Can anyone say “cheesecake”?
Yes, indeed… this was THE perfect serendipity of burning evil food / calories off
even as they were ingested. Does it get any better than that? I think not.
But, wait! What the heck are HEATERS doing out in the Las Vegas desert?!
Because it is actually very nice to huddle under these in the middle of the night when it got
cold! Cold enough to layer on jackets, hats, gloves, space blankets fastened in a kind of
sarong style and even garbage bags to stay warm. Quite the fashion statement, yes - and
no, you won’t see any photographic evidence of THAT.
Speaking of comfort…
Speaks for itself, doesn’t it?
Maybe you've heard that hallucinations are common for folks doing ultras? That’s true - but this ain’t one!
Meet The Jester – Ed Ettinghausen. This fellow has completed a bazillion of the gnarliest ultra marathons on the planet. All in this outfit.
Here he is cranking out 100 miles after doing 2 other 100 milers and a MULTI DAY during the preceding month and a half. Plus, he’s a really nice, friendly, encouraging guy. I don’t even know what to say about that.
Apparently the race directors sensed that a few of us whiners, slackers and slightly less stalwart types would hit some rough patches….
And if that wasn’t enough to keep folks putting one foot in front of the other, check this out:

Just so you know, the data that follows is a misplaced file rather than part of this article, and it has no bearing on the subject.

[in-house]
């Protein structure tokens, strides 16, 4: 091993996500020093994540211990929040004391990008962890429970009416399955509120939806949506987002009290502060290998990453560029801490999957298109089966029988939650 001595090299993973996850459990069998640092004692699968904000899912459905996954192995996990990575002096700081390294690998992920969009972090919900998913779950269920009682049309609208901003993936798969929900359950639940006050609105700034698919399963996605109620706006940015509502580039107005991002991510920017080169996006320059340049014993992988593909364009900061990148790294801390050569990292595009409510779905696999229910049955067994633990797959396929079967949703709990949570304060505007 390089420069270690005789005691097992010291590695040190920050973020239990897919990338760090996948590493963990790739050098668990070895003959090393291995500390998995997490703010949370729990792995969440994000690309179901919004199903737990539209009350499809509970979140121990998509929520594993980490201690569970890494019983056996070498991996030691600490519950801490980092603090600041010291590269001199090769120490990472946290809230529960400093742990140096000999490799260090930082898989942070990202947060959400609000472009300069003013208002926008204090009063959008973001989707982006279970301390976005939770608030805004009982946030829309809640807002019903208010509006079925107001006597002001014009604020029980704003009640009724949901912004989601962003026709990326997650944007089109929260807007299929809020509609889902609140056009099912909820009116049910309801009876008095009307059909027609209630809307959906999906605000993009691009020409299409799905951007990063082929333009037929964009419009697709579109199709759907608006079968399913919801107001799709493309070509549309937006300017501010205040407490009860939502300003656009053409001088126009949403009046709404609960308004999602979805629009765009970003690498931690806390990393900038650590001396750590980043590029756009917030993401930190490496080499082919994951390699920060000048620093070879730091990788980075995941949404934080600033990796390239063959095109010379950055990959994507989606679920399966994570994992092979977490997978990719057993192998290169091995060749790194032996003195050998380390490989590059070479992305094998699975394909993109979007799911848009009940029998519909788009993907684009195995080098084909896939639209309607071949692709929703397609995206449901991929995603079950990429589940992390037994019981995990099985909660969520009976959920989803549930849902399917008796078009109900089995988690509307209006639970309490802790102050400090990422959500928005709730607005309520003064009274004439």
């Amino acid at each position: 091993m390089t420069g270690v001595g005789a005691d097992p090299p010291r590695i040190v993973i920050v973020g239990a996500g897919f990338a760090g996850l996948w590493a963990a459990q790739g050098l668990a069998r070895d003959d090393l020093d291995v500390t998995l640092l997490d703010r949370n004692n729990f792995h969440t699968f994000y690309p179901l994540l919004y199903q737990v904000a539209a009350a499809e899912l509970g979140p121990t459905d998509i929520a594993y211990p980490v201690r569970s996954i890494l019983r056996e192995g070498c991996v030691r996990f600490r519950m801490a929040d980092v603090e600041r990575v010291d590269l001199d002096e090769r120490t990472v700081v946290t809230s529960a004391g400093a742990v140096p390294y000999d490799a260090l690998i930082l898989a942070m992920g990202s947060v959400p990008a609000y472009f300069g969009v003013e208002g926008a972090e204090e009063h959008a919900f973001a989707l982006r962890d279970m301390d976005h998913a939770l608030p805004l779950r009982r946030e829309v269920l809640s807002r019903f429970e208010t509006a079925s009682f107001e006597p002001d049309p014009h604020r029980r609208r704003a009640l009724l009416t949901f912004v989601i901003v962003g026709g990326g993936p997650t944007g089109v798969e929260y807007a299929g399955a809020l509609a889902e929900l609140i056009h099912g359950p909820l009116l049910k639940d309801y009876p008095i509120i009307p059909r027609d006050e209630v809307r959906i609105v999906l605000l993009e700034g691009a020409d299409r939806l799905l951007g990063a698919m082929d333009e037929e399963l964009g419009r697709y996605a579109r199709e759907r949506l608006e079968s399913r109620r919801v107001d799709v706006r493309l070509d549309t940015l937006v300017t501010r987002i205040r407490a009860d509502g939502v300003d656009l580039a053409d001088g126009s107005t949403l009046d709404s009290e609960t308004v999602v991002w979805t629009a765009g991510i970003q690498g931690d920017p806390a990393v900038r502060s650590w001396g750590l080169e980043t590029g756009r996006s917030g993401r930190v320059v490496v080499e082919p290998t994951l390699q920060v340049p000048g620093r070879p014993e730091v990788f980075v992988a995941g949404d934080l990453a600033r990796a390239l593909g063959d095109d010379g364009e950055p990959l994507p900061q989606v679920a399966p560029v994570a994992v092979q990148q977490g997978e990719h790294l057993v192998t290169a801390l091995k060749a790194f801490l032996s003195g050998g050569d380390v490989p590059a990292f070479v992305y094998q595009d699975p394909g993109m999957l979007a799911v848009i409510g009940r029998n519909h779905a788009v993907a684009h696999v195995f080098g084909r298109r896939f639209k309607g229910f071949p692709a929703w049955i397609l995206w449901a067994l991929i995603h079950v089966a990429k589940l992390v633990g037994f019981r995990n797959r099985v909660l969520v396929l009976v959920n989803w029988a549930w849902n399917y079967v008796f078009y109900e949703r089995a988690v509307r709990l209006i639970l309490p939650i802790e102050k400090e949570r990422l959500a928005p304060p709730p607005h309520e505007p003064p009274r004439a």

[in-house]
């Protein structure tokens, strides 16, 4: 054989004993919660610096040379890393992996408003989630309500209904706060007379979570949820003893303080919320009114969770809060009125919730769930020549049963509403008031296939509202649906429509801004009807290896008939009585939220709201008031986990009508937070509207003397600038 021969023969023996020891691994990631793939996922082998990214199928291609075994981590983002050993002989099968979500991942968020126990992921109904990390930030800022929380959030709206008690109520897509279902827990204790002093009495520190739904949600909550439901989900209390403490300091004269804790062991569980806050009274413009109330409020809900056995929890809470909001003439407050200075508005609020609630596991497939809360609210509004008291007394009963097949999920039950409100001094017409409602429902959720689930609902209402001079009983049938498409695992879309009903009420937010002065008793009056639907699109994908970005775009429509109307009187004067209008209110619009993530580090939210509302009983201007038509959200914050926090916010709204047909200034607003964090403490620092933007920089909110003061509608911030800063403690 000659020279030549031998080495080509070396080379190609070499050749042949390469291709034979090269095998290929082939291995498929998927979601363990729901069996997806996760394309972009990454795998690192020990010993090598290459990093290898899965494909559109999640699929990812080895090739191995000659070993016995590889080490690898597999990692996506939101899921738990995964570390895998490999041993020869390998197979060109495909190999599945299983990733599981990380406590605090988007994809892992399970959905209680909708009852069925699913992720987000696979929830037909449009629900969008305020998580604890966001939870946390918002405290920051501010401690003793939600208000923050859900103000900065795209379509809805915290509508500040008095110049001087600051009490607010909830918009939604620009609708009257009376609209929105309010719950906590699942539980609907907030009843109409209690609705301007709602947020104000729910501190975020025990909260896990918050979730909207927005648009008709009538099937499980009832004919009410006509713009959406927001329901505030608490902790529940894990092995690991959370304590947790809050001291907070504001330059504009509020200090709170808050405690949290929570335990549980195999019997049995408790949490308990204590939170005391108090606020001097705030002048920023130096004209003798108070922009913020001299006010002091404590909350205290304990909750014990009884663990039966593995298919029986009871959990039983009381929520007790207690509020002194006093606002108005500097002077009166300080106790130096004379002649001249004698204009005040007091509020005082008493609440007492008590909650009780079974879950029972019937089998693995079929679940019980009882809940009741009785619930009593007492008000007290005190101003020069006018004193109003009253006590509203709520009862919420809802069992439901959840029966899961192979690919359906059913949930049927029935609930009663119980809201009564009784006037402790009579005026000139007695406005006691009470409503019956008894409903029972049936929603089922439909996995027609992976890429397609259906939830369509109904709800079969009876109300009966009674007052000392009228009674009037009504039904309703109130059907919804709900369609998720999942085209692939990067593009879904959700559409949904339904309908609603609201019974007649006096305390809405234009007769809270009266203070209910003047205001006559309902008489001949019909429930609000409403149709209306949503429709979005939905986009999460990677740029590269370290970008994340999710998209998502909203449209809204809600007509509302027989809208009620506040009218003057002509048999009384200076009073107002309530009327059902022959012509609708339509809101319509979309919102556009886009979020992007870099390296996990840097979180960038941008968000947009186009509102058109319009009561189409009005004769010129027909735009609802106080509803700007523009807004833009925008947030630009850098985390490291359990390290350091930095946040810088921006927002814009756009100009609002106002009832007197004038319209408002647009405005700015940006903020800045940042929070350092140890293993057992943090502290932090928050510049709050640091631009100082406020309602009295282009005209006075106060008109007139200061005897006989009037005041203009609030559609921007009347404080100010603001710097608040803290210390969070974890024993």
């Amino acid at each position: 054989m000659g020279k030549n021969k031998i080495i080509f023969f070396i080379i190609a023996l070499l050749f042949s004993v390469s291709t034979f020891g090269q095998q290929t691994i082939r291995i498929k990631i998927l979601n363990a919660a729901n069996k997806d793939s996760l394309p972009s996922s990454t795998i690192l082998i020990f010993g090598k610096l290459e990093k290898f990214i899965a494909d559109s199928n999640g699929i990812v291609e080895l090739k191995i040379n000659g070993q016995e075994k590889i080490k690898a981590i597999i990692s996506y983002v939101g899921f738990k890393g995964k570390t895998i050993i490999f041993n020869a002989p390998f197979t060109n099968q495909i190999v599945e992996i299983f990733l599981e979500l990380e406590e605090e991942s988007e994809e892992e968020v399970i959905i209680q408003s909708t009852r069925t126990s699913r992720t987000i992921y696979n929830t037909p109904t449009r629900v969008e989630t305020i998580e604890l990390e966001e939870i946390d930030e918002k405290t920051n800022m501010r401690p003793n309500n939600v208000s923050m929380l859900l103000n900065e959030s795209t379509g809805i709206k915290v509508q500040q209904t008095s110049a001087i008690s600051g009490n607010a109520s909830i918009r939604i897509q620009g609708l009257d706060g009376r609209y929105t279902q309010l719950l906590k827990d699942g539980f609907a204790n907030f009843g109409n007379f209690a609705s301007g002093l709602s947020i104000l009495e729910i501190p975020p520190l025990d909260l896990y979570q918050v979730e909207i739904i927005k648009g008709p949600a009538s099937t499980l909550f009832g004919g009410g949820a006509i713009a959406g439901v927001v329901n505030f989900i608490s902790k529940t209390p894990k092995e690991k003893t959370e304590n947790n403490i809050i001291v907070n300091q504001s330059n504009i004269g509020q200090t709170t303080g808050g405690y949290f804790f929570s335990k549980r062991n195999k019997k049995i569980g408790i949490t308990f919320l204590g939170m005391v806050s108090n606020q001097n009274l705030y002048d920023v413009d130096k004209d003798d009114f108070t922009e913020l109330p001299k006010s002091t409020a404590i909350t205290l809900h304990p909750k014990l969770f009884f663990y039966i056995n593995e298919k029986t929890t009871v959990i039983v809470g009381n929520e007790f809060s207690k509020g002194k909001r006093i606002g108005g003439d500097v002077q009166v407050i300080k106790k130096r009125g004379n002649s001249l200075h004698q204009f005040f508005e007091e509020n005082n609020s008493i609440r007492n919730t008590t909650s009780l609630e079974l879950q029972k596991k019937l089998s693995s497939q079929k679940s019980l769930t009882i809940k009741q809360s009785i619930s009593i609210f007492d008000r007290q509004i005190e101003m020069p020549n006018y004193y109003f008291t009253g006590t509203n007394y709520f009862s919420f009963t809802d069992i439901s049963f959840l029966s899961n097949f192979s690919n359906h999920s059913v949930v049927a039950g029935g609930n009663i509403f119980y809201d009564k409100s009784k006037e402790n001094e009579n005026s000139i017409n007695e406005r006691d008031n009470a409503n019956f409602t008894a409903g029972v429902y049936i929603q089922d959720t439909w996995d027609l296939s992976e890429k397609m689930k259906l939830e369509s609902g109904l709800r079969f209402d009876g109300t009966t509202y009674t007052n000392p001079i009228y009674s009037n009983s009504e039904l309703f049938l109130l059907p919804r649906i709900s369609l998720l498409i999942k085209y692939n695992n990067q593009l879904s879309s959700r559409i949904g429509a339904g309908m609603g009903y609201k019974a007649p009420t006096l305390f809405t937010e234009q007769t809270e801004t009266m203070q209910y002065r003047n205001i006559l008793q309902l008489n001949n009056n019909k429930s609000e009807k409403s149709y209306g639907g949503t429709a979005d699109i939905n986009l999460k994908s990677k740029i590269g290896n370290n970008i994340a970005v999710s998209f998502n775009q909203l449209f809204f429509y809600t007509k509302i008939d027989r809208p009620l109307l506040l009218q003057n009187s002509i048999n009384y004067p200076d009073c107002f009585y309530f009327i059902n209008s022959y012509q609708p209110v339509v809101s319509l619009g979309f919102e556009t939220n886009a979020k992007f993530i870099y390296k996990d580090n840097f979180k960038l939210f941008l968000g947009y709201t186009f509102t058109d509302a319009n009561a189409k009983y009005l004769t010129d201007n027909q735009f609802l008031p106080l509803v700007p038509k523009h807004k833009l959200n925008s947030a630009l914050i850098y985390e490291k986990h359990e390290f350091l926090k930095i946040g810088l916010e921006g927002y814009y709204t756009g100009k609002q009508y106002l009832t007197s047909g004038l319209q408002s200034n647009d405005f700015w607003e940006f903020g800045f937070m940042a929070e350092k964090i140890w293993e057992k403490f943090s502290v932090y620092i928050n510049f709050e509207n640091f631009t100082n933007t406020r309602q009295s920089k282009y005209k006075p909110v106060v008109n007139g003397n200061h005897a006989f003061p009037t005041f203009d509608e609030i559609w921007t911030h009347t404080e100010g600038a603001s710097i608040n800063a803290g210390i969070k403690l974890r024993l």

Just when the day was feeling long and old – these great kids showed up and cheered
on every single runner. What if this happened to each of us in every day life?
While there WAS a boat-load of support, help, cheer and love along the way – the fact is that I did perform the actual moving/running part and it was no small thing. Here’s what the heels of my shoes looked like after 100 continuous miles:
What I found out in the wearing down of those rubber soles is that the joy of a big accomplishment is so much greater when it is shared. I’m sure other people probably discover this at a much earlier age. Still, at least this realization has now finally sunk in to my bones. Think Grinch - when he finally gets it.
Of all the stuff I could write about this experience of running 100 miles (and believe me – I’ve started a veritable encyclopedic opus in my head on just the factual aspects), it still inevitably comes down to the fact that I sort of rode in on all the help I got from folks I love dearly, from folks I know and from strangers, and from people I now still only sort of know.
Really – right now, the happy after-glow is as much about everyone and everything that got me to the finish line - which looked like this:
Oh – and did I mention that my dear sister was WAY ahead as she charged up to that finish line, and stopped – yes stopped - and WAITED for me so we could also cross the line together? There are no words adequate to describe the meaning of that gesture for me…. and it was simply an example of how it was all along the way.